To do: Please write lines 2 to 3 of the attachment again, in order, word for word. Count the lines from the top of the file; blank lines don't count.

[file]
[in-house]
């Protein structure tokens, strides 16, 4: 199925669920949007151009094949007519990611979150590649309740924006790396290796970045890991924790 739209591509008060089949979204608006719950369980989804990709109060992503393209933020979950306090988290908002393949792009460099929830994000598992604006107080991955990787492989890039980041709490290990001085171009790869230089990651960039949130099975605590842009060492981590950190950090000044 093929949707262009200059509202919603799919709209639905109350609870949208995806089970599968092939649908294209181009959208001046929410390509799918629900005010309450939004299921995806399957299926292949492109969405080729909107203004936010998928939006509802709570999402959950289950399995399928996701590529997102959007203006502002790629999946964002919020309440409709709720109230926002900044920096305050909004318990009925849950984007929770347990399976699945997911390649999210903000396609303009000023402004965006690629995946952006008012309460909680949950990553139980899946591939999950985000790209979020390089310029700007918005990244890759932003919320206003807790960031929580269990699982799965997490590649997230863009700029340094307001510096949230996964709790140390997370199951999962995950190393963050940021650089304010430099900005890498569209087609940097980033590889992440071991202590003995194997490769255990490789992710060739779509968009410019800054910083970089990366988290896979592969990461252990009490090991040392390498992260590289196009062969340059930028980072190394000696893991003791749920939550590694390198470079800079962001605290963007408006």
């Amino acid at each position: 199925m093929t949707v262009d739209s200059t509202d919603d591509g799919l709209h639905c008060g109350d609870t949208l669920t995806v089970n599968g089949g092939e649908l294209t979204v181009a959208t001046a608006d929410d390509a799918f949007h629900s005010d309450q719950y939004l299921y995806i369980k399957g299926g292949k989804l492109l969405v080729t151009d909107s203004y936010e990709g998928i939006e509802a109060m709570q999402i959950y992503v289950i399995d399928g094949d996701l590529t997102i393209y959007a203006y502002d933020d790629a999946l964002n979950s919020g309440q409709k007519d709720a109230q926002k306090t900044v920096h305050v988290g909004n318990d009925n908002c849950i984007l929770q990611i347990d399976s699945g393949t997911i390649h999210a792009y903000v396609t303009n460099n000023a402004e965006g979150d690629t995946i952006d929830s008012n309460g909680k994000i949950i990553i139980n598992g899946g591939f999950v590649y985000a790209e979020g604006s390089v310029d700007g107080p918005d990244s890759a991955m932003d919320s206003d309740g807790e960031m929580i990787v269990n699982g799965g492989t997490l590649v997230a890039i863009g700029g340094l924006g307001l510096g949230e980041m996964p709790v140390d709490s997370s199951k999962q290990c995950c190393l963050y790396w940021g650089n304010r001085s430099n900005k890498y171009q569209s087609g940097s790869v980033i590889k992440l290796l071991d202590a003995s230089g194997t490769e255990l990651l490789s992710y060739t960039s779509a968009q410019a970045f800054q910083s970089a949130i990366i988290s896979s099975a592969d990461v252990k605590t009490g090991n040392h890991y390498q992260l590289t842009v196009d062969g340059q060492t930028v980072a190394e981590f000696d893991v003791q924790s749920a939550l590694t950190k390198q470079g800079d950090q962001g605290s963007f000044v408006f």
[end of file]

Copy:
């Protein structure tokens, strides 16, 4: 199925669920949007151009094949007519990611979150590649309740924006790396290796970045890991924790 739209591509008060089949979204608006719950369980989804990709109060992503393209933020979950306090988290908002393949792009460099929830994000598992604006107080991955990787492989890039980041709490290990001085171009790869230089990651960039949130099975605590842009060492981590950190950090000044 093929949707262009200059509202919603799919709209639905109350609870949208995806089970599968092939649908294209181009959208001046929410390509799918629900005010309450939004299921995806399957299926292949492109969405080729909107203004936010998928939006509802709570999402959950289950399995399928996701590529997102959007203006502002790629999946964002919020309440409709709720109230926002900044920096305050909004318990009925849950984007929770347990399976699945997911390649999210903000396609303009000023402004965006690629995946952006008012309460909680949950990553139980899946591939999950985000790209979020390089310029700007918005990244890759932003919320206003807790960031929580269990699982799965997490590649997230863009700029340094307001510096949230996964709790140390997370199951999962995950190393963050940021650089304010430099900005890498569209087609940097980033590889992440071991202590003995194997490769255990490789992710060739779509968009410019800054910083970089990366988290896979592969990461252990009490090991040392390498992260590289196009062969340059930028980072190394000696893991003791749920939550590694390198470079800079962001605290963007408006």
């Amino acid at each position: 199925m093929t949707v262009d739209s200059t509202d919603d591509g799919l709209h639905c008060g109350d609870t949208l669920t995806v089970n599968g089949g092939e649908l294209t979204v181009a959208t001046a608006d929410d390509a799918f949007h629900s005010d309450q719950y939004l299921y995806i369980k399957g299926g292949k989804l492109l969405v080729t151009d909107s203004y936010e990709g998928i939006e509802a109060m709570q999402i959950y992503v289950i399995d399928g094949d996701l590529t997102i393209y959007a203006y502002d933020d790629a999946l964002n979950s919020g309440q409709k007519d709720a109230q926002k306090t900044v920096h305050v988290g909004n318990d009925n908002c849950i984007l929770q990611i347990d399976s699945g393949t997911i390649h999210a792009y903000v396609t303009n460099n000023a402004e965006g979150d690629t995946i952006d929830s008012n309460g909680k994000i949950i990553i139980n598992g899946g591939f999950v590649y985000a790209e979020g604006s390089v310029d700007g107080p918005d990244s890759a991955m932003d919320s206003d309740g807790e960031m929580i990787v269990n699982g799965g492989t997490l590649v997230a890039i863009g700029g340094l924006g307001l510096g949230e980041m996964p709790v140390d709490s997370s199951k999962q290990c995950c190393l963050y790396w940021g650089n304010r001085s430099n900005k890498y171009q569209s087609g940097s790869v980033i590889k992440l290796l071991d202590a003995s230089g194997t490769e255990l990651l490789s992710y060739t960039s779509a968009q410019a970045f800054q910083s970089a949130i990366i988290s896979s099975a592969d990461v252990k605590t009490g090991n040392h890991y390498q992260l590289t842009v196009d062969g340059q060492t930028v980072a190394e981590f000696d893991v003791q924790s749920a939550l590694t950190k390198q470079g800079d950090q962001g605290s963007f000044v408006f």